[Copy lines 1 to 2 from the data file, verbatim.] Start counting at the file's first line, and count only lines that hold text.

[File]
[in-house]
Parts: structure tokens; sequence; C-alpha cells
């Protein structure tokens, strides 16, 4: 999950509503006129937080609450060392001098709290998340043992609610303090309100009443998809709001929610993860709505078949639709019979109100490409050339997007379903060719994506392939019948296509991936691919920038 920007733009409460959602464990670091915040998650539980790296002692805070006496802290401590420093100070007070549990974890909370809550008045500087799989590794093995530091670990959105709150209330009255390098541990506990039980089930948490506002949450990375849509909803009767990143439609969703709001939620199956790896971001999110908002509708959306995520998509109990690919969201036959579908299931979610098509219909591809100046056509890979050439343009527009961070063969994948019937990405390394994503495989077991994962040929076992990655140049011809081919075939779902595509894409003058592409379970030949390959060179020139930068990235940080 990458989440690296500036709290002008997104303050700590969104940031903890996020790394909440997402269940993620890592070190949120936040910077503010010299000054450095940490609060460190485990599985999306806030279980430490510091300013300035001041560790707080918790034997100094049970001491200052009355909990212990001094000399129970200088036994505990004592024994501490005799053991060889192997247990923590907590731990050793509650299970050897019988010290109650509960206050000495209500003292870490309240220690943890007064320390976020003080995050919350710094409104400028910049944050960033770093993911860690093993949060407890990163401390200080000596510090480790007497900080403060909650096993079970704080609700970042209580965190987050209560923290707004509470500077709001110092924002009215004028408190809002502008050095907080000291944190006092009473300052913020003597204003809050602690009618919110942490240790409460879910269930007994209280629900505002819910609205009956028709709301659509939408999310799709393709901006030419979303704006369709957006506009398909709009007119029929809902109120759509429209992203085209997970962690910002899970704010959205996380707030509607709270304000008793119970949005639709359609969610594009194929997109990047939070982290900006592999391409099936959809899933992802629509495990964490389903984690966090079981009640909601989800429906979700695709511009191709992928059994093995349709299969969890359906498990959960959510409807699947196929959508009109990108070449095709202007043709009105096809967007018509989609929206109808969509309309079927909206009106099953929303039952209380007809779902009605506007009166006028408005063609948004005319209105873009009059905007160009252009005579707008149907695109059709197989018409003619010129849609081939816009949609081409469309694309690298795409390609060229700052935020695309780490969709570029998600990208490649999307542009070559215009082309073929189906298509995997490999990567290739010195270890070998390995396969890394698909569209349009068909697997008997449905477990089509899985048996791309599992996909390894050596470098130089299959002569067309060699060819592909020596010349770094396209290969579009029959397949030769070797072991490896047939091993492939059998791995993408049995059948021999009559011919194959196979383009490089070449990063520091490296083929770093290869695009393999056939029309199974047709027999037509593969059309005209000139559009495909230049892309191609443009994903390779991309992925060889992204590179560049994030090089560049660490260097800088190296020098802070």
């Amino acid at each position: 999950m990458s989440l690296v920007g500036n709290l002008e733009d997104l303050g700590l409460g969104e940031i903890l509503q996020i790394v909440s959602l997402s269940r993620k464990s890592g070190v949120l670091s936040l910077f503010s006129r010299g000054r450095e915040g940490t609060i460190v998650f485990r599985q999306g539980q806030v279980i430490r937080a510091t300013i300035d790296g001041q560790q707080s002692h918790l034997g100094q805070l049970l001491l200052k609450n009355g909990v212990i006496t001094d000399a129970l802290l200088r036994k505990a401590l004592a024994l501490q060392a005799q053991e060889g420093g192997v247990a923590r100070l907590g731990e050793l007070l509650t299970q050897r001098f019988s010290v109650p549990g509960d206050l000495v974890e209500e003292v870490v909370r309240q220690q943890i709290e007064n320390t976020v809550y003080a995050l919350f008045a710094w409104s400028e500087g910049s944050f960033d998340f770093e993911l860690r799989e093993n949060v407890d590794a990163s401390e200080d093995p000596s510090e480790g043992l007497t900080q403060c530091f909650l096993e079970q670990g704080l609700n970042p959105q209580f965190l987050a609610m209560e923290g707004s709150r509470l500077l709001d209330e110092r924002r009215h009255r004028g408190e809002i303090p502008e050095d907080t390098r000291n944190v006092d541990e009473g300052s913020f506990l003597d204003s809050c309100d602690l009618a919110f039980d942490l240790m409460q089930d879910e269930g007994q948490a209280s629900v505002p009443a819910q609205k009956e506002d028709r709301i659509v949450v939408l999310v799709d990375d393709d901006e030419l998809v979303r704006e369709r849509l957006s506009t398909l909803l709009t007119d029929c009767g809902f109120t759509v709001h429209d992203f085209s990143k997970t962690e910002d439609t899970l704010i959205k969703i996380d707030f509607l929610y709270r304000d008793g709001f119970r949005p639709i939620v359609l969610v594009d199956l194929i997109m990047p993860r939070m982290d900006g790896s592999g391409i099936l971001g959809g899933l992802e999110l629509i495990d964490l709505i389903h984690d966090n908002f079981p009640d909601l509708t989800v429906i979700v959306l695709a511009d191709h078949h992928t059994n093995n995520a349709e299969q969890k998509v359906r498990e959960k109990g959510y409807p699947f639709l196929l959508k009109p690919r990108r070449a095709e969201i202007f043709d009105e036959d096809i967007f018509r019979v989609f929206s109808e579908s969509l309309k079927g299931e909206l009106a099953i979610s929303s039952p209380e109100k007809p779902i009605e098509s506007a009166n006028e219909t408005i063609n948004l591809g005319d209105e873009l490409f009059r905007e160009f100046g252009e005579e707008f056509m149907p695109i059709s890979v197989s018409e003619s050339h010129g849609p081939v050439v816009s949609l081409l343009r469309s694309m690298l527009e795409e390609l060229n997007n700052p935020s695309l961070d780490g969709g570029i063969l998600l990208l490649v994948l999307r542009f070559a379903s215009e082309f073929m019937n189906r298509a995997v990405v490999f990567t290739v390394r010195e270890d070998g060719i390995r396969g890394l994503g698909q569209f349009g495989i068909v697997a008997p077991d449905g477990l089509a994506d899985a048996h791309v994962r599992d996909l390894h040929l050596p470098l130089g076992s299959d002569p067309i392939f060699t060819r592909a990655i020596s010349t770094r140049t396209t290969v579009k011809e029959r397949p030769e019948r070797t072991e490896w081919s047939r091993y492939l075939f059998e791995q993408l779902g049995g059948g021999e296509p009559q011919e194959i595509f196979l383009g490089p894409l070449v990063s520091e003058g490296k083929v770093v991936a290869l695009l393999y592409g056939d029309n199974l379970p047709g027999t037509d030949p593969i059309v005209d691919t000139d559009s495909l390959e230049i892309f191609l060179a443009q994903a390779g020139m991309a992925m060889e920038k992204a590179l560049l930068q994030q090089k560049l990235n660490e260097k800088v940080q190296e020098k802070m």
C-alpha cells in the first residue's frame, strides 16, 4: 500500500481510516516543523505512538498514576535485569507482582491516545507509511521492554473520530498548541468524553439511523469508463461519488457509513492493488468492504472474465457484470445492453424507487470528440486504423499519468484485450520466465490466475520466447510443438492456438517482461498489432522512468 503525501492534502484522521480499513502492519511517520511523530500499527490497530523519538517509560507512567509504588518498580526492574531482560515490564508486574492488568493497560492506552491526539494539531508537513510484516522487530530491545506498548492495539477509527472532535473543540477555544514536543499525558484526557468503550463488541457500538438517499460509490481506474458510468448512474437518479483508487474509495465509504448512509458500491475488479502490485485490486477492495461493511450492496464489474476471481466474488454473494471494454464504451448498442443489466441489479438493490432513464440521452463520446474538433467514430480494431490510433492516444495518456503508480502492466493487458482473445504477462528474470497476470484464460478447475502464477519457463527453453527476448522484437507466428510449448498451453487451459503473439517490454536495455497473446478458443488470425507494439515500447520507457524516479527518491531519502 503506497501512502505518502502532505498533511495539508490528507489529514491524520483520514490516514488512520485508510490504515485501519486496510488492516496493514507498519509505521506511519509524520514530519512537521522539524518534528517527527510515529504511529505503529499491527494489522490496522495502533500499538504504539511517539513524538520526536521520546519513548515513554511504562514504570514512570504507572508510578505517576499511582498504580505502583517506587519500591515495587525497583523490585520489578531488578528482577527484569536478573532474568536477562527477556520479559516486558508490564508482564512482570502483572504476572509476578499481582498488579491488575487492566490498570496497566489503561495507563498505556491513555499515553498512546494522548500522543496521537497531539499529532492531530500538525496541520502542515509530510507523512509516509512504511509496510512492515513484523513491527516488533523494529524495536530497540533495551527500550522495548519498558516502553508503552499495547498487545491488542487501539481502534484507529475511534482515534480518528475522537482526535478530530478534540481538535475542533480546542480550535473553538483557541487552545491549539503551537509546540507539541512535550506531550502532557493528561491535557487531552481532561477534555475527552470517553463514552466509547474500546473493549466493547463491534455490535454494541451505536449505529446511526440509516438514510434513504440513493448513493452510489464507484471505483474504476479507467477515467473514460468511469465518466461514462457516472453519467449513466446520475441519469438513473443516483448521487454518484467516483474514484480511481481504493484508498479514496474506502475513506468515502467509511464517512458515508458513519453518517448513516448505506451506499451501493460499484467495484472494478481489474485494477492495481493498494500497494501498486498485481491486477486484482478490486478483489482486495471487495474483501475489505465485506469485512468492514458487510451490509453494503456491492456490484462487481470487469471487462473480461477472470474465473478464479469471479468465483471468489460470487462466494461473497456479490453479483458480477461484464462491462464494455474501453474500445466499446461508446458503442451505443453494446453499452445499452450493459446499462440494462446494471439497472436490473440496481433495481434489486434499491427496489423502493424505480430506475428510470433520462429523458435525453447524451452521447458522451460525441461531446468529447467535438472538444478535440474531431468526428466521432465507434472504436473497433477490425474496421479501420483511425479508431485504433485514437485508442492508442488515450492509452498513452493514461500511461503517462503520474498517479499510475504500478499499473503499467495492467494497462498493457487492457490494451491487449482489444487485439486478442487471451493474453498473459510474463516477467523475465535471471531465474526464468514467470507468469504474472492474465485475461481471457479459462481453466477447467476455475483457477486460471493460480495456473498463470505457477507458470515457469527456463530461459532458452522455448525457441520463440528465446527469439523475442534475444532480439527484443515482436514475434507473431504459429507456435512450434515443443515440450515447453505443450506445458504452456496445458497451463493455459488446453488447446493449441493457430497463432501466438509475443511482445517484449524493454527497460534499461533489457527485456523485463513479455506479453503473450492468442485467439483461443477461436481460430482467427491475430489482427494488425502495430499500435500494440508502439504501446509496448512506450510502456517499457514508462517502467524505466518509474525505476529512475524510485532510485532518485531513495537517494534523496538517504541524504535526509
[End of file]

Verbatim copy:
[in-house]
Parts: structure tokens; sequence; C-alpha cells